Server Setup

Clear disk space on CentOS 6 or CentOS 7

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Following are quick commands to clear disk space on CentOS 6 or CentOS 7 servers.
Before anything, you have to install yum-utils package:

yum -y install yum-utils

1. Trim log files

find /var -name "*.log" \( \( -size +50M -mtime +7 \) -o -mtime +30 \) -exec truncate {} --size 0 \;

This will truncate any *.log files on the volume /var that are either older than 7 days and greater than 50M or older than 30 days.

2. Cleanup YUM cache

The simple command to cleanup yum caches:

yum clean all

Note that the above command will not remove everything related to yum. For instance, metadata for disabled repositories will not be affected.

You may want to free up space taken by orphaned data from disabled or removed repositories:

rm -rf /var/cache/yum

Also, when you accidentally run yum through a regular user (forgot sudo), yum will create user-cache. So let’s delete that too:

rm -rf /var/tmp/yum-*

3. Remove orphan packages

Check existing orphan packages

package-cleanup --quiet --leaves --exclude-bin

Confirm removing orphan packages

Now, if happy with suggestions given by the previous command, run:

package-cleanup --quiet --leaves --exclude-bin | xargs yum remove -y

4. Remove WP CLI cached WordPress downloads

WP CLI saves WordPress archives every time you setup a new WordPress website. You can remove those caches by the following command:

rm -rf /root/.wp-cli/cache/*
rm -rf /home/*/.wp-cli/cache/*

5. Remove old kernels

Before removing old kernels, you might want to simply reboot first in order to boot up from latest kernel.
That’s because you can’t remove an old kernel if you’re booted into it 🙂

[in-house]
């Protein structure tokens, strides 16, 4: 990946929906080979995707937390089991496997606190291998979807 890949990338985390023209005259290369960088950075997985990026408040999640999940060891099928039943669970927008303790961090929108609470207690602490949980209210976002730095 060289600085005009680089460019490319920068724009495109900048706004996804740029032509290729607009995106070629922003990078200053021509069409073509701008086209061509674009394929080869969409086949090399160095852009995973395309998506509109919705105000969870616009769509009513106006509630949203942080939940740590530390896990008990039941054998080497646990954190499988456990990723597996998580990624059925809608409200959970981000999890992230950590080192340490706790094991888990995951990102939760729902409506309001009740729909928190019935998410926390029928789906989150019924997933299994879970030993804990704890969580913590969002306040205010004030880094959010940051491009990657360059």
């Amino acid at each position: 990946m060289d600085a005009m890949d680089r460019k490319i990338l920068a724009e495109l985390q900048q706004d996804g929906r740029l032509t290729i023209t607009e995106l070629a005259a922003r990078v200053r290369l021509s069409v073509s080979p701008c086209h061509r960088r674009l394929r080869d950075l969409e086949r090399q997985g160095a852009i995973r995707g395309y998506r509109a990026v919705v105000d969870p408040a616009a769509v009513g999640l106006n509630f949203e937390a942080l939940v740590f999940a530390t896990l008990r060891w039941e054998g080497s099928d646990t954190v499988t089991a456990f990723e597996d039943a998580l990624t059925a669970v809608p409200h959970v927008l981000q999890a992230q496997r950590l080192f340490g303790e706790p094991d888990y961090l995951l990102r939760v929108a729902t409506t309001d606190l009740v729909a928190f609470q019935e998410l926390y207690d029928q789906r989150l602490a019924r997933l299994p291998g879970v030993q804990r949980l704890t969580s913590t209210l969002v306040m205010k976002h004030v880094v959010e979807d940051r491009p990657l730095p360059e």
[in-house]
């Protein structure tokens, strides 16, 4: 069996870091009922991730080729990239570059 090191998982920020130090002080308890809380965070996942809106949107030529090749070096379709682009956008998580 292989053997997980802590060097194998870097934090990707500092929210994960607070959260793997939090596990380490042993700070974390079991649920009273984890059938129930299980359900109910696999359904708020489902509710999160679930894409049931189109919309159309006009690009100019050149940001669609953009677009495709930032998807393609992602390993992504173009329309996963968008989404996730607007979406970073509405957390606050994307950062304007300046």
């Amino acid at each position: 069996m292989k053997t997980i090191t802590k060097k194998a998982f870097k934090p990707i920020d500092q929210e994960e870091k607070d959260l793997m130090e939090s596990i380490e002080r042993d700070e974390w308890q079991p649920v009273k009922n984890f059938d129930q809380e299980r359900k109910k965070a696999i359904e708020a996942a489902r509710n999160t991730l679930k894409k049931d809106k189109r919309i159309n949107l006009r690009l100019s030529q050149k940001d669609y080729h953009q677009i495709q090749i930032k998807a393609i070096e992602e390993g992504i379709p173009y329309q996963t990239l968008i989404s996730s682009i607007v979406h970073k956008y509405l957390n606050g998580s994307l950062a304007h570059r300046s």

The following command will keep just 2 latest kernels installed:

package-cleanup --oldkernels --count=2

Note that with some VPS providers (Linode for example), servers use provider’s built kernels by default and not the ones on the server itself. So it makes little sense to keep more than 1 old kernel on the system. So:

package-cleanup --oldkernels --count=1

6. Remove Composer cache

rm -rf /root/.composer/cache
rm -rf /home/*/.composer/cache

7. Remove core dumps

If you had some severe failures with PHP which caused it to segfault and had core dumps enabled, chances are – you have quite a few of those.
They are not needed after you done debugging the problem. So:

find -regex ".*/core\.[0-9]+$" -delete

8. Remove error_log files (cPanel)

If you use the disgusting cPanel, you surely got dozens of error_log files scattered across your web directories. Much better if you can install the Citrus Stack. A temporary solution is to remove all those files:

find /home/*/public_html/ -name error_log -delete

9. Remove Node.js caches

rm -rf /root/.npm /home/*/.npm /root/.node-gyp /home/*/.node-gyp /tmp/npm-*

10. Remove Mock caches

Been building some RPM packages with mock? Those root caches can be quite large.
If you no longer intend to build RPM packages on a given machine:

rm -rf /var/cache/mock/* /var/lib/mock/*

Also published on Medium.

  1. Olubodun Agbalaya

    Quite handy

  2. Raunak Sarkar

    bookmark this people

  3. Web Hosting

    Keep coming back to this, very handy.

  4. Simon

    Very useful

  5. Jose Peña

    Good tips

  6. John Clarke

    Thanks the first 4 won me back 6Gb!

  7. Fedora Gold-image – Work-Pie

    […] remove /var/log/* 11. dmesg -c 12. modify /etc/fstab for add-on disks 13. clean other files – 14. […]

  8. Claudiu V. Sabău

    It is a very useful article. Congratulations and thank you


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